whatever was needed with their bodies and in this particular case tissues were taken from henrietta lacks it was learned later that her cells would continue to duplicate and in the duplication these cells were then used for medical discoveries and have been and continue to be used for medical discoveries for decades now she died in the 1950s and yet her family line continues often to live without compensation and without health insurance in some cases it certainly was true at the time of the writing of the text so let’s just say that instead of all of these negative stories that we’ve had so far in the history these real stories right that there was in fact let’s just suggest that if we could think about health care and medical research in a different way if we could think about african americans and other people of color as being full participants or full lord participants how might then that impact us in as we try to move forward during this age of covet 19 so i’d like to offer some some something to think about hemorrhagic cells were needed to be mass produced as we as we began to understand their value to medical science they needed to be mass produced and in that need for mass production we actually have documentation that tuskegee university tuskegee university we now call it tuskegee university a historically black university is in fact the place where gila sales were first mass-produced so if we were able to think about tuskegee in terms of the science that it contributes we will not only be having a conversation about tuskegee as a place where victimhood occurred and this is a reminder that we in fact do have have both of these histories with which we must wrestle on this particular slide i want to point out a couple of things i want to point out that here recruitment and treatment of the men who were untreated right occurred through black institutions hold that out for a second the person who was able to keep up with all of these men over the course of 40 years tuskegee the this study went on for 40 years was a a trusted member of the community uh black nurse okay but we also want to point out that one of the persons who became a truth taylor a truth teller who worked for the cdc and understood or became aware of the experimentation the unethical experimentation that went on was dr bill jenkins he’s an epidemiologist he died just in the last couple of years and he was one of the first people on the inside of the of the cdc who brought awareness to its problems so with this slide we have a fuller picture of african-american participation we have african-americans as researchers we have african-americans as patients or subjects really in this case because part of the problem that we must understand is that the men were participating because they were not told the truth they did not know that they were participating in an experiment so once again we’re able to see a fuller picture but we’re also able to see some of the mechanisms that unfortunately have been used as a mechanism for sustaining distrust for developing and sustaining distrust over the course of a prob probably a hundred and twenty years have we formerly formed for molly been studying health disparity medical racism especially as it relates to medical research 120 years but recall that earlier slide this idea of race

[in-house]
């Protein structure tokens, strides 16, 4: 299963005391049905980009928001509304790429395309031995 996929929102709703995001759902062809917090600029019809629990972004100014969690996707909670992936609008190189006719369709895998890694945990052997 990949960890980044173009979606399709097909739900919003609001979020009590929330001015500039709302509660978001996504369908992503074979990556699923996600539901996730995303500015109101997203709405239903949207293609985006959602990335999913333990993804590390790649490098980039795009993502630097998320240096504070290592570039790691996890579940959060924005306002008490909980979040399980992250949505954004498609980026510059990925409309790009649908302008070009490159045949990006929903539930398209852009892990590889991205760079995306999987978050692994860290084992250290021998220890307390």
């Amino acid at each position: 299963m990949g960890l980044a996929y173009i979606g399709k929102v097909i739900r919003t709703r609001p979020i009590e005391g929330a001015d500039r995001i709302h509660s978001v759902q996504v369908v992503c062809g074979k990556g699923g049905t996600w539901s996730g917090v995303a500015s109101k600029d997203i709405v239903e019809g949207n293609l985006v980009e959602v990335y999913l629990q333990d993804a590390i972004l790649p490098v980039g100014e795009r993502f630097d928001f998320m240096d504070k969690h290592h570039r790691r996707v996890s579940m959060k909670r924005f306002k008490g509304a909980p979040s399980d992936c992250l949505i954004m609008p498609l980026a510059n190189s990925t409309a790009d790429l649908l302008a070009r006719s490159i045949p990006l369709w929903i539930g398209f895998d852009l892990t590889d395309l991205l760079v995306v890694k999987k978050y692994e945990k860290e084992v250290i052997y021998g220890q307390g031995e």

has been around for 400 years so these are two pieces of the puzzle that we are that we are struggling with and when i say struggle we have this idea of vulnerable persons but we also have this idea that exploitation can occur in medical racism or in medical research and in this idea of exploitation what we understand think back to john brown and dr hamilton think back to henrietta lacks in experimentation what we want to avoid is exploitation everyone wants to avoid exploitation people of color whites everyone no one wants to be identified as a guinea pig or in the late in our formal language vulnerable persons so the question then becomes is it possible for us to move forward given this history of harms that we’ve been discussing very quickly i want to give you the overview for those of you who haven’t taken medical ethics yet give you overview of where we focus autonomy is the idea in in bioethical reasoning that my body is my own and i get to decide whether i participate in medical research beneficence medical research should never be for anything other than a specific purpose with medical value non-maleficence we don’t want medical research to harm anyone at least not intentionally and justice that we want to be sure that medical research is fair think back to when i described about testing and where it was available and who was available too we want fairness in medical research that the risks of medical research ought not be assigned to one group and that the benefits be assigned to another group so morally in order to do that we want to avoid exploit exploitation that risk benefit sharing right we want to treat the most in need as resources are available think back to the testing example and then we get in a little bit deeper which we won’t do tonight this is where i want you to begin to think of think with your friends and family about our our future moving forward when we say most in need that’s a tricky concept do we mean first responders do we mean the sickest patients do we mean populations that are most at risk do we mean first come first serve whoever gets to the hospital first gets the treatment first um very quickly um we have yes we have african americans participate in medical research want to be clear because remember think back to harriet washington she said and here’s her quote again but focus on a slightly different part of it than before this time we’re focused on the part that says aversion aversion to clinical trials is at peril and being apparel what we want to do again is follow those ethical ideas that we just talked about on the previous slide right but one of the things that we we have to understand is that it isn’t just a matter of participating in the clinical trials it’s a matter then of being able to follow through with the treatments um or vaccinations that come out of clinical trials and one of the things that we know is that african americans actually um end up being in trials that don’t require consent more often so we we want to be sure that we understand that and and just very quickly we know that we have an anti-vaxx community um persons who for whatever reasons are uh are concerned about participating and um receiving vaccinations and at this point we do know that there’s some concern about that that approximately 70 of whites have have suggested that when a vaccine becomes available that they will in fact participate but about 63 percent of black adults have said that so we have some gap there as well so that was the worst case scenario that